And then you can certainly skip references in your presentation.

EDIT: And I would suggest the same for a poster: if you make the poster available even after the paper was published, e.g., as a download, add the info what paper it was about.

  • 1
    I've used a placeholder URL for that. A "not done yet" page that is later replaced with the paper itself.
    – Bob Brown
    Oct 7, 2014 at 11:23
  • @StephanKolassa: I am one of those who upvote that answer :D. You are saying about presentation, what about poster?
    – Ooker
    Oct 8, 2014 at 1:37
  • Good point. I edited the answer. I don't say anything about the case when the paper is not yet published - I'd follow the other answers here in that case and include the most important references. Oct 8, 2014 at 6:36

Just give the references in the shortest possible manner, e.g.:

(Smith et al. 2004)

There is no need to provide a full list of references anywhere. Such a minimal reference is sufficient for the following purposes:

  • It clearly shows that this particular result is not from your current work.
  • The year of publication helps to clarify the relative timing of prior work.
  • Smith et al. in the audience will appreciate your talk.
  • The few experts in the audience can guess which work you are referring to, especially if this is a very well-known paper in the field.
  • So does that mean that I can trim the references section as long as I use this formatting?
    – Ooker
    Oct 8, 2014 at 18:13
  • This is good advice - I'd just add that giving the Journal name (e.g. (Smith et al 2004, Science) can make it even easier to track down a reference. Jan 28, 2015 at 6:55

I've only done one of these. I followed the same rules I'd follow in a paper. If the poster mentioned the work of another, there was a citation in the poster text and a reference at the bottom of the poster. That resulted in ten references (out of about 100) on the poster. http://scis.nova.edu/~robebrow/dissertation/cellular_automata_poster_brown_robert_20131209.pdf

  • Do you think that the references should be indexed/numbered?
    – Ooker
    Oct 8, 2014 at 1:40
  • I used the APA format, so citations were name and year, references alphabetical.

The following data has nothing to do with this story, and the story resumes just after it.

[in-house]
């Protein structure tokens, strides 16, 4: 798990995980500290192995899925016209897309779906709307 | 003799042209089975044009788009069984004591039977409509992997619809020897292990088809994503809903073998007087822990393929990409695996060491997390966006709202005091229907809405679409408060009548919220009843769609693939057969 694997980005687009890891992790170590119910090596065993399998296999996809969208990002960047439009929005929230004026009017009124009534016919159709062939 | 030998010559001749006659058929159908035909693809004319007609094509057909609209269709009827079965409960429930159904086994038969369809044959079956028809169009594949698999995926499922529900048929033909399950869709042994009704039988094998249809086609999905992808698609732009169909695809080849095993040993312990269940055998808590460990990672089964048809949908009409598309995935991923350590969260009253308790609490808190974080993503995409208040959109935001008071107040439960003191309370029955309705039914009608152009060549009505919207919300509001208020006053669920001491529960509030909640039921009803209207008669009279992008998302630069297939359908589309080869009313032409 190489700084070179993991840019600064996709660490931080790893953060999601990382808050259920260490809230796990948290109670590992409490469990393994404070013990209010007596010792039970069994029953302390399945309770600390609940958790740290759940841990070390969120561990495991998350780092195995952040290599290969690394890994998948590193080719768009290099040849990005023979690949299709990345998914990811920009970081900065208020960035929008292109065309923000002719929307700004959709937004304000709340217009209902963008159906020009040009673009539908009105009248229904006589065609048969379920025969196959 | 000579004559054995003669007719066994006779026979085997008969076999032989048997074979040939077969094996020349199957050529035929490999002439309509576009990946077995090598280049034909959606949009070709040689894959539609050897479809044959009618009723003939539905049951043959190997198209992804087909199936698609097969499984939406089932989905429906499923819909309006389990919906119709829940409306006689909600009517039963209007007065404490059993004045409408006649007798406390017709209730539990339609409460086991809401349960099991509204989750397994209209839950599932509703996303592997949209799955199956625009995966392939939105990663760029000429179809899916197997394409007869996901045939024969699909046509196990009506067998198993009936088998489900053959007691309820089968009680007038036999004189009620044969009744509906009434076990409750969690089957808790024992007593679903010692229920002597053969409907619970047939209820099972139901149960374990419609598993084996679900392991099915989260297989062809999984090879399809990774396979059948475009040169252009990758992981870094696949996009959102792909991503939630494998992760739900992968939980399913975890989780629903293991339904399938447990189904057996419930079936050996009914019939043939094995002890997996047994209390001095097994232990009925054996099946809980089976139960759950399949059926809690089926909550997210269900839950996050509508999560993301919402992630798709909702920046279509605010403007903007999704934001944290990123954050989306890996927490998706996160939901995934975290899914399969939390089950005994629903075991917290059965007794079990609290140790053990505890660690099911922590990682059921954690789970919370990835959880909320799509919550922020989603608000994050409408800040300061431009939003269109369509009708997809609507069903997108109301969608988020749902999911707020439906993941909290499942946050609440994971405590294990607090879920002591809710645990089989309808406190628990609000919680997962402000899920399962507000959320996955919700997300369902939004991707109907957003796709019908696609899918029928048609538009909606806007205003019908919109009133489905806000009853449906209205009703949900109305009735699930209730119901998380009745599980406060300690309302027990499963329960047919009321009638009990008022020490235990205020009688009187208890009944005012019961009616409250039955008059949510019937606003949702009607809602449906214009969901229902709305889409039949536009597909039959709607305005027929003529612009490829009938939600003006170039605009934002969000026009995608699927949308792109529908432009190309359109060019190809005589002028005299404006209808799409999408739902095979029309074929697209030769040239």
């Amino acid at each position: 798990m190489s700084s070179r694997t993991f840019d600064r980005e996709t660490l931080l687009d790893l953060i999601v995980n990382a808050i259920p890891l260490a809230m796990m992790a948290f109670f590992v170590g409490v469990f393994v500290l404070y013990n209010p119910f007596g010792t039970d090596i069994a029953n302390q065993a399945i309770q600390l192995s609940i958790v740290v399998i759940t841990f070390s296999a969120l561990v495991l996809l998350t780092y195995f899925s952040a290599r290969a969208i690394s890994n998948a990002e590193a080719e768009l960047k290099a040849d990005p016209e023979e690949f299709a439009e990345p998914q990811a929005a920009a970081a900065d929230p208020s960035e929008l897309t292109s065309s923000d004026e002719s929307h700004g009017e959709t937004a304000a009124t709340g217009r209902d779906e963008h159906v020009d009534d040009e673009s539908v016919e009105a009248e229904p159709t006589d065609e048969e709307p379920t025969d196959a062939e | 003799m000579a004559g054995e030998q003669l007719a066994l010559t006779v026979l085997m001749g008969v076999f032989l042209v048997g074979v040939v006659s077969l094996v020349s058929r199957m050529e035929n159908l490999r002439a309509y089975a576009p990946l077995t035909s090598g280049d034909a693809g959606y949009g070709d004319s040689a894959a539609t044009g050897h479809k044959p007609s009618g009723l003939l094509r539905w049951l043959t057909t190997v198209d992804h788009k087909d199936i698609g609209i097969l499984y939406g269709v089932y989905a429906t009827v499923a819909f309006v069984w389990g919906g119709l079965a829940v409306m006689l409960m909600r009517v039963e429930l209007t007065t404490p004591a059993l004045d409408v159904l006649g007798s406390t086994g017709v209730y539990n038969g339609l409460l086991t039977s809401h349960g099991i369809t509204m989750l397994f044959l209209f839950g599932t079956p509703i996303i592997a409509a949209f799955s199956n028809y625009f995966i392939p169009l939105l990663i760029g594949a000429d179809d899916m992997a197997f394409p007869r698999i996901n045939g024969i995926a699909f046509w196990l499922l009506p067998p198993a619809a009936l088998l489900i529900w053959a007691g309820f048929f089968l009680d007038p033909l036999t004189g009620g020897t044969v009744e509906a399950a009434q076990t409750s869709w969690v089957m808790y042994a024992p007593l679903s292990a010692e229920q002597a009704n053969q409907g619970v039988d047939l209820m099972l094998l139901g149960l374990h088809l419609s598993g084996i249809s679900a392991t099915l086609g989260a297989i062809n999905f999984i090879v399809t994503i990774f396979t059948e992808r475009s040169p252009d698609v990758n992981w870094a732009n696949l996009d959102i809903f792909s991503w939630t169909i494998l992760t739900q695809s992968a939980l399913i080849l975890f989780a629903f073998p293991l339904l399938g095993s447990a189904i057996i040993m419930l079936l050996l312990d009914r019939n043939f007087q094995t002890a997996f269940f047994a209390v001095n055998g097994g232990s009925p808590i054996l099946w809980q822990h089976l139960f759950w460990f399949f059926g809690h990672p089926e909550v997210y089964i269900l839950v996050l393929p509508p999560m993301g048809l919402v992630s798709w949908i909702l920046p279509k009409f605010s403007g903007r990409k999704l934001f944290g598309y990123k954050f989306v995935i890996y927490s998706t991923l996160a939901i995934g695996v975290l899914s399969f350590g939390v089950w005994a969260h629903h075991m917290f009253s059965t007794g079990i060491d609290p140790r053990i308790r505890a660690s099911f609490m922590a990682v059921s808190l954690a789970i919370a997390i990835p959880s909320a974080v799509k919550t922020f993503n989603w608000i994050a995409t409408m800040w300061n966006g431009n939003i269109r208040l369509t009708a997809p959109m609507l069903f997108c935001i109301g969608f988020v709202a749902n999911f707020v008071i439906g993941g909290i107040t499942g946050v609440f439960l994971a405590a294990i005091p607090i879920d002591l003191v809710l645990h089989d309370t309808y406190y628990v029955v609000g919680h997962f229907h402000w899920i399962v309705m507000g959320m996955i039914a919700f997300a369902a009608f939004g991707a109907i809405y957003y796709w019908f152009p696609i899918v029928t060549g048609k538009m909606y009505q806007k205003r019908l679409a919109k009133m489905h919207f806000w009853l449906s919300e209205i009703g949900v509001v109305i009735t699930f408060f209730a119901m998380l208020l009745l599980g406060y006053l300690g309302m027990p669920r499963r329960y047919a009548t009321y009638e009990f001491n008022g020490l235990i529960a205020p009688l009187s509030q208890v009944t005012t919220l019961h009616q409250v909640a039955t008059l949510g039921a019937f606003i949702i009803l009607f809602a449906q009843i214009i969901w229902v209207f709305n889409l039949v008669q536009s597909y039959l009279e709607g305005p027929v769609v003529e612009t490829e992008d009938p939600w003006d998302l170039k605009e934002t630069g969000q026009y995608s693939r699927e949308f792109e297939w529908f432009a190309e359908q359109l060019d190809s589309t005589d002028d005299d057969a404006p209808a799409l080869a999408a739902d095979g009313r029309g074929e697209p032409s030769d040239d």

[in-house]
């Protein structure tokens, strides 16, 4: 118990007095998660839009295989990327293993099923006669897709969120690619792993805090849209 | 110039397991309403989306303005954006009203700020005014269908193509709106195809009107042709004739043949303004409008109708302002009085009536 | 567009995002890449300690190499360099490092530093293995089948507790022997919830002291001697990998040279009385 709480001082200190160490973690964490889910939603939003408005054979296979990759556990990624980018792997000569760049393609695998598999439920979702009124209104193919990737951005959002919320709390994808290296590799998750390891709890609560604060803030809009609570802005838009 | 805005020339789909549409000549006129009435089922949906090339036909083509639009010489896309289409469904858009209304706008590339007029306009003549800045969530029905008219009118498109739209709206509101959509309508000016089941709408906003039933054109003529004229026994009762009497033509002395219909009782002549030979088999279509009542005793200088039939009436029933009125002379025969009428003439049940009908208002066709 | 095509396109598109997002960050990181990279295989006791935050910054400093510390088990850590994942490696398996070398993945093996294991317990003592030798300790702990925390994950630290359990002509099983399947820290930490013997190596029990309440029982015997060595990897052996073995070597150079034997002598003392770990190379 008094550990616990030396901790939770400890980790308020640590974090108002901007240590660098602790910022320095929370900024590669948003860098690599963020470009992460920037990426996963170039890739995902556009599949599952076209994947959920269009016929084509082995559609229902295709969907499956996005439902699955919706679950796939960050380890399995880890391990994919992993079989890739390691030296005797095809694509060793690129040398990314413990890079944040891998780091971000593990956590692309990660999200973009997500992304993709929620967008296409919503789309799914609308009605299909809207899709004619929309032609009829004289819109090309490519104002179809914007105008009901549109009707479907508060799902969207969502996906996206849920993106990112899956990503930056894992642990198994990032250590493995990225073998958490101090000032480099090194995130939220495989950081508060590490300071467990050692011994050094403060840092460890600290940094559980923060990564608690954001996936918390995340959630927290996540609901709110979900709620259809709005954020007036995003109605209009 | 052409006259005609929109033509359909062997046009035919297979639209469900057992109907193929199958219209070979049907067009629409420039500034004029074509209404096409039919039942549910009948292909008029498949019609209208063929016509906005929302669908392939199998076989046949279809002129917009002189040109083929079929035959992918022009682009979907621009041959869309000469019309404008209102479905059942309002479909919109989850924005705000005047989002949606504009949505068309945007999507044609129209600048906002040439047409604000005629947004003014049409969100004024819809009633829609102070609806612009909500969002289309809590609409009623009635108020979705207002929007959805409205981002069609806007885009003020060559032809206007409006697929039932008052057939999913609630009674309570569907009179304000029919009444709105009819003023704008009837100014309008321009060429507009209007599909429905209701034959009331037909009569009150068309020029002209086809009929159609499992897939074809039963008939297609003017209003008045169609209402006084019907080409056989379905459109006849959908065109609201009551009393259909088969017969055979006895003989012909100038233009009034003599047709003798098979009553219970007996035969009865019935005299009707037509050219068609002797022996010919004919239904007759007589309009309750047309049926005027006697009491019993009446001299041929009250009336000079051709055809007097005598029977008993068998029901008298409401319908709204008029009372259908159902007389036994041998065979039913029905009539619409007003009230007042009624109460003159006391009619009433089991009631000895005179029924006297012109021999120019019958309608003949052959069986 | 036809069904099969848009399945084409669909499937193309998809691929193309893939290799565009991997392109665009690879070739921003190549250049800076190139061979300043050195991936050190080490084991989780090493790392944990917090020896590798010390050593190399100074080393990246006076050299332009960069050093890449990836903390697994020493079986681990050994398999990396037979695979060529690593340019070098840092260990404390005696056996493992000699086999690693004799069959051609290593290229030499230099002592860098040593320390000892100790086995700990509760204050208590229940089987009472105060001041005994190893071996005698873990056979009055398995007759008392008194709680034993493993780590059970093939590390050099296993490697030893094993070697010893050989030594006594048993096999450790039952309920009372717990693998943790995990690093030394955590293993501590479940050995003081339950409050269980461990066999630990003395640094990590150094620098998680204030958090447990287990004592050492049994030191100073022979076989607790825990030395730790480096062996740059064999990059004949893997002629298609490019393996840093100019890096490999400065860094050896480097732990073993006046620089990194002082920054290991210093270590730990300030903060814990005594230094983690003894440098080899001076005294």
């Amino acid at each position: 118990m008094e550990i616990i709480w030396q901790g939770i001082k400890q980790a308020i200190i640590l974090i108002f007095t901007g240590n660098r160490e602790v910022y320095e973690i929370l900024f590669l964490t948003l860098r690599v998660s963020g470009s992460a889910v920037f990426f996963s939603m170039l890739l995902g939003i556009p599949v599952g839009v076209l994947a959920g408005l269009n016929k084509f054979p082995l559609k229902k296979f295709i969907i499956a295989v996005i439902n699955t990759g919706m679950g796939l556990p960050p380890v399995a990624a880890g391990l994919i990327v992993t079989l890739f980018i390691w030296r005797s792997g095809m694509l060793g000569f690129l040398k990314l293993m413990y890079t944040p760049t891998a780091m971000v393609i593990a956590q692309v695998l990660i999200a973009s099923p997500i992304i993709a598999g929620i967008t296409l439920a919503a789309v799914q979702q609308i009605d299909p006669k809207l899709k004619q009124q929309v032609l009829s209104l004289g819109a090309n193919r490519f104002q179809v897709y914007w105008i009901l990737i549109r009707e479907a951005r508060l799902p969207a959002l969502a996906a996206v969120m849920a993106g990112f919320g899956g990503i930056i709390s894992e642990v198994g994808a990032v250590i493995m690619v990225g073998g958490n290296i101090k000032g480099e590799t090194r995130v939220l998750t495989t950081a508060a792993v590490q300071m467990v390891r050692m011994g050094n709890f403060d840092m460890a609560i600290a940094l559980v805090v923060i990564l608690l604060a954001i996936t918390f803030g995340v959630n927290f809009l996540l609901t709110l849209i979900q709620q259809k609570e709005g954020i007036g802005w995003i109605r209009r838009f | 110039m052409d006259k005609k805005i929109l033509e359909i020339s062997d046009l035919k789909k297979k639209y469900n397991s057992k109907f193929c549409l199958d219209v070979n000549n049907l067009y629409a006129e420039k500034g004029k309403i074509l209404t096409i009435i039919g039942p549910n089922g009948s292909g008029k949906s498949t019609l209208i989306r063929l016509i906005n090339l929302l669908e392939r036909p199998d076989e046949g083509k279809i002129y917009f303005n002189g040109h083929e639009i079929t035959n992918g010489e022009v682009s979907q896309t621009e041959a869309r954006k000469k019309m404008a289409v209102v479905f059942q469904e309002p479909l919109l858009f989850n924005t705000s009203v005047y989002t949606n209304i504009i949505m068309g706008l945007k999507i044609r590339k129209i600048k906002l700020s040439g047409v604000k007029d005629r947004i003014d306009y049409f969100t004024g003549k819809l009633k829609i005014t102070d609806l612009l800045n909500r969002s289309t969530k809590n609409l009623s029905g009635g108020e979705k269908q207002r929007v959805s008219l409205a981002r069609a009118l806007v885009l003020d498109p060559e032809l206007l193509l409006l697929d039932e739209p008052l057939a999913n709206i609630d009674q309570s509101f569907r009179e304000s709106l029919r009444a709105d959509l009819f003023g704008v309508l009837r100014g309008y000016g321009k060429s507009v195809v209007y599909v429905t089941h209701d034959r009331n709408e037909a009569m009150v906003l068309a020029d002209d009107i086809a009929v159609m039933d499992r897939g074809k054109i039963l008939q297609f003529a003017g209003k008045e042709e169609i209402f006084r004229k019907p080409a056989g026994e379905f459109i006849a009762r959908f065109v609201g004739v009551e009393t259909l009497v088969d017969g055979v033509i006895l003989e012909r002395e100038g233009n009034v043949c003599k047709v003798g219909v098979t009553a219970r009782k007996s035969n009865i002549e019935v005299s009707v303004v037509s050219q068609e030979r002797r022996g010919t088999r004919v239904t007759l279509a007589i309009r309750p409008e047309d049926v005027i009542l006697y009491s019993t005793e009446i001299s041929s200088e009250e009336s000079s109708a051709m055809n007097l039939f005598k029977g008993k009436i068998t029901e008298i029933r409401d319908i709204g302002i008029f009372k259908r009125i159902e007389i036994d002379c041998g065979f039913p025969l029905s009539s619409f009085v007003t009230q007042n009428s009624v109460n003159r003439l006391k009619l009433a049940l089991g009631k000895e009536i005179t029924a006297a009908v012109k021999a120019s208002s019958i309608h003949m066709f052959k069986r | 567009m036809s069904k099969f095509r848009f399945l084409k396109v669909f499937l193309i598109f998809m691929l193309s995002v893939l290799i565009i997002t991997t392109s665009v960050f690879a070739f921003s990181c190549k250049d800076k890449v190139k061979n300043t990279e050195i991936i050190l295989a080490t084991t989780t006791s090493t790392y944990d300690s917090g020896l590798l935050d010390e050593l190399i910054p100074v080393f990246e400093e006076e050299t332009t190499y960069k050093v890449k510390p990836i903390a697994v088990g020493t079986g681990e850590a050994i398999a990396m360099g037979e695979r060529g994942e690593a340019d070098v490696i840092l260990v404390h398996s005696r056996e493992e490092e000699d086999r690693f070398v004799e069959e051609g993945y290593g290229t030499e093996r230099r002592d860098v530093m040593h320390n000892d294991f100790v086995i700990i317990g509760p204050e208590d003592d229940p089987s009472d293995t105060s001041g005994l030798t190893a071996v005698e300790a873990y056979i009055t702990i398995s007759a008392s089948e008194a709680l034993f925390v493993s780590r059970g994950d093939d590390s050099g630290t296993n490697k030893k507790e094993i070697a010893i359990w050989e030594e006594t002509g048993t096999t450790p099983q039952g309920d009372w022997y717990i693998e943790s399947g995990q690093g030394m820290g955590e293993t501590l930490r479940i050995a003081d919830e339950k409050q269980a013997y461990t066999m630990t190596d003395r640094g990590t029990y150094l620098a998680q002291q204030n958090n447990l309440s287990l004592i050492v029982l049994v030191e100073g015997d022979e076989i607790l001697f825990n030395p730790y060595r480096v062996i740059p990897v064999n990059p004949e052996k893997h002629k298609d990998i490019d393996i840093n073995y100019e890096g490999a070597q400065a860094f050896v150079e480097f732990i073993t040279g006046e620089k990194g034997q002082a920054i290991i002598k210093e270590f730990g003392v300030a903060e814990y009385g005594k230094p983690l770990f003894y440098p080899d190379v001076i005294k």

– Bob Brown
    Oct 8, 2014 at 12:31
  • @BobBrown Did you prepare the file with powerpoint? I really like the colors, sectioning and the "further information" part specially that bar-code (was it your idea or existed in the conference's template).
    – enthu
    Oct 8, 2014 at 12:38
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    Yes, PowerPoint. I can take credit only for the content. The QR code was not part of the template, but I had seen them used before. The color palette is part of the University's official branding, and the layout is due to Colin Purrington's excellent advice. This page has some poster links: scis.nova.edu/~robebrow/poster
    – Bob Brown
    Oct 9, 2014 at 9:33

There's different schools of thought on that, and I don't think there is any really dominant convention (at least in my field). By and large, for conference papers, I tend to only include citations when it seems particularly important to do so (for instance when citing something in verbatim), or when I want to stress that an opinion that I am presenting originates from a different author.

It is somewhat different for defense-style talks (thesis defense, job talks, etc.). I tend to use more (self-)citations in such presentations, as it seems more essential here to make immediately clear that I am not making my content up as I go along, i.e., that the material is actually peer-reviewed. Also, having references to good papers of yours directly on the slides is a subtle but powerful reminder that you were able to get your research published in good venues.

  • In the defense talk, you actually have your paper version readily, so you can base on it to support your arguments.
    – Ooker
    Oct 8, 2014 at 1:50

One important consideration is whether any of the people who wrote the references are in the audience. It can't hurt to mention them because academics like to have their egos tickled. Of course, this doesn't apply for posters.

  • Why does this not apply for posters?
    – Ooker
    Oct 8, 2014 at 1:49
  • @Ooker I suppose it could apply for posters as well, but I was thinking that announcing that you read someone's paper in front of an audience makes them look more impressive (and is probably more gratifying to them) than mentioning it on a poster.
    – Flounderer
    Oct 8, 2014 at 1:51

According to https://wilkes.libguides.com/c.php?g=191944&p=1266692

If you have a handout to accompany your poster, you may list your references on that. If not, you should list them in small type at the bottom of the poster.


I always try to put references to papers of people that are likely to be in the audience.

I noticed that it draws their attention and keeps them alert throughout the talk.